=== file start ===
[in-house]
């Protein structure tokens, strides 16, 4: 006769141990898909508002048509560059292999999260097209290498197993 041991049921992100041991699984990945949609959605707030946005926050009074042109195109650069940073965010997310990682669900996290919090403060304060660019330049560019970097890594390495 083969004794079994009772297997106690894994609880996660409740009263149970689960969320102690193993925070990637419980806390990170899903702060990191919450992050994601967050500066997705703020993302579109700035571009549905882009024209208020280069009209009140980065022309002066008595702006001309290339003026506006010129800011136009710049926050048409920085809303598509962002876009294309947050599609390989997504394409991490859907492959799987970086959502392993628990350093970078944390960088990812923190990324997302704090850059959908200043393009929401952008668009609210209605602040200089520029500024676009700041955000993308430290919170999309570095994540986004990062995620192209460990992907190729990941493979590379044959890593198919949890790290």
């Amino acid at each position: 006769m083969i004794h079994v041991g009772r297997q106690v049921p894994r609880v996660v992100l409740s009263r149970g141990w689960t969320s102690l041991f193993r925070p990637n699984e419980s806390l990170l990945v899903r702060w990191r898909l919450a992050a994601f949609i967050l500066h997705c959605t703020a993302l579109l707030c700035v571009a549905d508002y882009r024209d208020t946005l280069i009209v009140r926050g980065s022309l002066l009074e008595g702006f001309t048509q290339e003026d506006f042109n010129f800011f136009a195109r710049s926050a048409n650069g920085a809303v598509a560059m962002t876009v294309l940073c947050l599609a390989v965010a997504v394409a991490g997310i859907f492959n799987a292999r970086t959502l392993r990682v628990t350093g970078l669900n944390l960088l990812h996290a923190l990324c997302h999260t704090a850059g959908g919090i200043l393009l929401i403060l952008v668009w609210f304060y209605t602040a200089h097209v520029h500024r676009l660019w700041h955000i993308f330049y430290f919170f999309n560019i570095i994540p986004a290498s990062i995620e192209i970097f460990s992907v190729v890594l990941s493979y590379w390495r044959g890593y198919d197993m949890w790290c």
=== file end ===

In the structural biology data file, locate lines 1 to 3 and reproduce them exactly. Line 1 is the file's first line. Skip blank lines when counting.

[in-house]
């Protein structure tokens, strides 16, 4: 006769141990898909508002048509560059292999999260097209290498197993 041991049921992100041991699984990945949609959605707030946005926050009074042109195109650069940073965010997310990682669900996290919090403060304060660019330049560019970097890594390495 083969004794079994009772297997106690894994609880996660409740009263149970689960969320102690193993925070990637419980806390990170899903702060990191919450992050994601967050500066997705703020993302579109700035571009549905882009024209208020280069009209009140980065022309002066008595702006001309290339003026506006010129800011136009710049926050048409920085809303598509962002876009294309947050599609390989997504394409991490859907492959799987970086959502392993628990350093970078944390960088990812923190990324997302704090850059959908200043393009929401952008668009609210209605602040200089520029500024676009700041955000993308430290919170999309570095994540986004990062995620192209460990992907190729990941493979590379044959890593198919949890790290």
């Amino acid at each position: 006769m083969i004794h079994v041991g009772r297997q106690v049921p894994r609880v996660v992100l409740s009263r149970g141990w689960t969320s102690l041991f193993r925070p990637n699984e419980s806390l990170l990945v899903r702060w990191r898909l919450a992050a994601f949609i967050l500066h997705c959605t703020a993302l579109l707030c700035v571009a549905d508002y882009r024209d208020t946005l280069i009209v009140r926050g980065s022309l002066l009074e008595g702006f001309t048509q290339e003026d506006f042109n010129f800011f136009a195109r710049s926050a048409n650069g920085a809303v598509a560059m962002t876009v294309l940073c947050l599609a390989v965010a997504v394409a991490g997310i859907f492959n799987a292999r970086t959502l392993r990682v628990t350093g970078l669900n944390l960088l990812h996290a923190l990324c997302h999260t704090a850059g959908g919090i200043l393009l929401i403060l952008v668009w609210f304060y209605t602040a200089h097209v520029h500024r676009l660019w700041h955000i993308f330049y430290f919170f999309n560019i570095i994540p986004a290498s990062i995620e192209i970097f460990s992907v190729v890594l990941s493979y590379w390495r044959g890593y198919d197993m949890w790290c």